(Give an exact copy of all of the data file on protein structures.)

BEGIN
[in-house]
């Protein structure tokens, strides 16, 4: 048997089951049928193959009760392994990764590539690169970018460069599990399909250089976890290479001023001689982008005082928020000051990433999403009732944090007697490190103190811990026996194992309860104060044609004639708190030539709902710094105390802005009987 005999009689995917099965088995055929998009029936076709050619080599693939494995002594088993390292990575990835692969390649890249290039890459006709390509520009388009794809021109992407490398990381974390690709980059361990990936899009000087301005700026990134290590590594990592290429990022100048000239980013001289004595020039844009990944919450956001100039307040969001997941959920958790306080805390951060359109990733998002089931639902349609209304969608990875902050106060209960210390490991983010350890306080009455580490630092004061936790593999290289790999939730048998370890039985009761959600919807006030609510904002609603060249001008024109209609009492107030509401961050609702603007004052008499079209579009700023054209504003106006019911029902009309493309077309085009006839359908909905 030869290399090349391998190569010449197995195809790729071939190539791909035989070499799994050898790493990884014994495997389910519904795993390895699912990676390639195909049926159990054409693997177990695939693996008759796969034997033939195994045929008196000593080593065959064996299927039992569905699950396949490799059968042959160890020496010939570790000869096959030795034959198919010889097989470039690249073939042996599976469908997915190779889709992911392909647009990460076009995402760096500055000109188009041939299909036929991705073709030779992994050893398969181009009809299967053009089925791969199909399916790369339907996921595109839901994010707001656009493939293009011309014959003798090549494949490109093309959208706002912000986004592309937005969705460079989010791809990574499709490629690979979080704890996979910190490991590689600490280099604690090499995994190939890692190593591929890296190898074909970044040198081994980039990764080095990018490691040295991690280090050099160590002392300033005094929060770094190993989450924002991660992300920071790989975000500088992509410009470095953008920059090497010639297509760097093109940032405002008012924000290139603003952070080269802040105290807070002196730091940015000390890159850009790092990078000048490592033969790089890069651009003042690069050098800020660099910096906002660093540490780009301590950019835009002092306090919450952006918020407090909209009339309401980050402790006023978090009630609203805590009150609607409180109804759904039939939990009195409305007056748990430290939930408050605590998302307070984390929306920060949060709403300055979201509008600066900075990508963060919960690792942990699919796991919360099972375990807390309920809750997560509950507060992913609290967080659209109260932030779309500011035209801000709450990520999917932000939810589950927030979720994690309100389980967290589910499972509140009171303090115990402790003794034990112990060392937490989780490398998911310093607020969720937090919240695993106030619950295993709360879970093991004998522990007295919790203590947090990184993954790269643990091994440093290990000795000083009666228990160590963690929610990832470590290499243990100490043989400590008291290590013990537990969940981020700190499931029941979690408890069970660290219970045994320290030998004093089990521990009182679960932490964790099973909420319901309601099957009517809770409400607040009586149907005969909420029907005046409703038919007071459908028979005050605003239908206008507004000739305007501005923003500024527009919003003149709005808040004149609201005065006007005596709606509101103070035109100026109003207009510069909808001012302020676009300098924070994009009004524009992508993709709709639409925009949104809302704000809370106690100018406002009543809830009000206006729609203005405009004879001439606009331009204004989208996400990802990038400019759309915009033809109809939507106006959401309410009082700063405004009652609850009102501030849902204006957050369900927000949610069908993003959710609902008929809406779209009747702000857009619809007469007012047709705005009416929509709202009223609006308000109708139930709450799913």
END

[in-house]
């Protein structure tokens, strides 16, 4: 048997089951049928193959009760392994990764590539690169970018460069599990399909250089976890290479001023001689982008005082928020000051990433999403009732944090007697490190103190811990026996194992309860104060044609004639708190030539709902710094105390802005009987 005999009689995917099965088995055929998009029936076709050619080599693939494995002594088993390292990575990835692969390649890249290039890459006709390509520009388009794809021109992407490398990381974390690709980059361990990936899009000087301005700026990134290590590594990592290429990022100048000239980013001289004595020039844009990944919450956001100039307040969001997941959920958790306080805390951060359109990733998002089931639902349609209304969608990875902050106060209960210390490991983010350890306080009455580490630092004061936790593999290289790999939730048998370890039985009761959600919807006030609510904002609603060249001008024109209609009492107030509401961050609702603007004052008499079209579009700023054209504003106006019911029902009309493309077309085009006839359908909905 030869290399090349391998190569010449197995195809790729071939190539791909035989070499799994050898790493990884014994495997389910519904795993390895699912990676390639195909049926159990054409693997177990695939693996008759796969034997033939195994045929008196000593080593065959064996299927039992569905699950396949490799059968042959160890020496010939570790000869096959030795034959198919010889097989470039690249073939042996599976469908997915190779889709992911392909647009990460076009995402760096500055000109188009041939299909036929991705073709030779992994050893398969181009009809299967053009089925791969199909399916790369339907996921595109839901994010707001656009493939293009011309014959003798090549494949490109093309959208706002912000986004592309937005969705460079989010791809990574499709490629690979979080704890996979910190490991590689600490280099604690090499995994190939890692190593591929890296190898074909970044040198081994980039990764080095990018490691040295991690280090050099160590002392300033005094929060770094190993989450924002991660992300920071790989975000500088992509410009470095953008920059090497010639297509760097093109940032405002008012924000290139603003952070080269802040105290807070002196730091940015000390890159850009790092990078000048490592033969790089890069651009003042690069050098800020660099910096906002660093540490780009301590950019835009002092306090919450952006918020407090909209009339309401980050402790006023978090009630609203805590009150609607409180109804759904039939939990009195409305007056748990430290939930408050605590998302307070984390929306920060949060709403300055979201509008600066900075990508963060919960690792942990699919796991919360099972375990807390309920809750997560509950507060992913609290967080659209109260932030779309500011035209801000709450990520999917932000939810589950927030979720994690309100389980967290589910499972509140009171303090115990402790003794034990112990060392937490989780490398998911310093607020969720937090919240695993106030619950295993709360879970093991004998522990007295919790203590947090990184993954790269643990091994440093290990000795000083009666228990160590963690929610990832470590290499243990100490043989400590008291290590013990537990969940981020700190499931029941979690408890069970660290219970045994320290030998004093089990521990009182679960932490964790099973909420319901309601099957009517809770409400607040009586149907005969909420029907005046409703038919007071459908028979005050605003239908206008507004000739305007501005923003500024527009919003003149709005808040004149609201005065006007005596709606509101103070035109100026109003207009510069909808001012302020676009300098924070994009009004524009992508993709709709639409925009949104809302704000809370106690100018406002009543809830009000206006729609203005405009004879001439606009331009204004989208996400990802990038400019759309915009033809109809939507106006959401309410009082700063405004009652609850009102501030849902204006957050369900927000949610069908993003959710609902008929809406779209009747702000857009619809007469007012047709705005009416929509709202009223609006308000109708139930709450799913």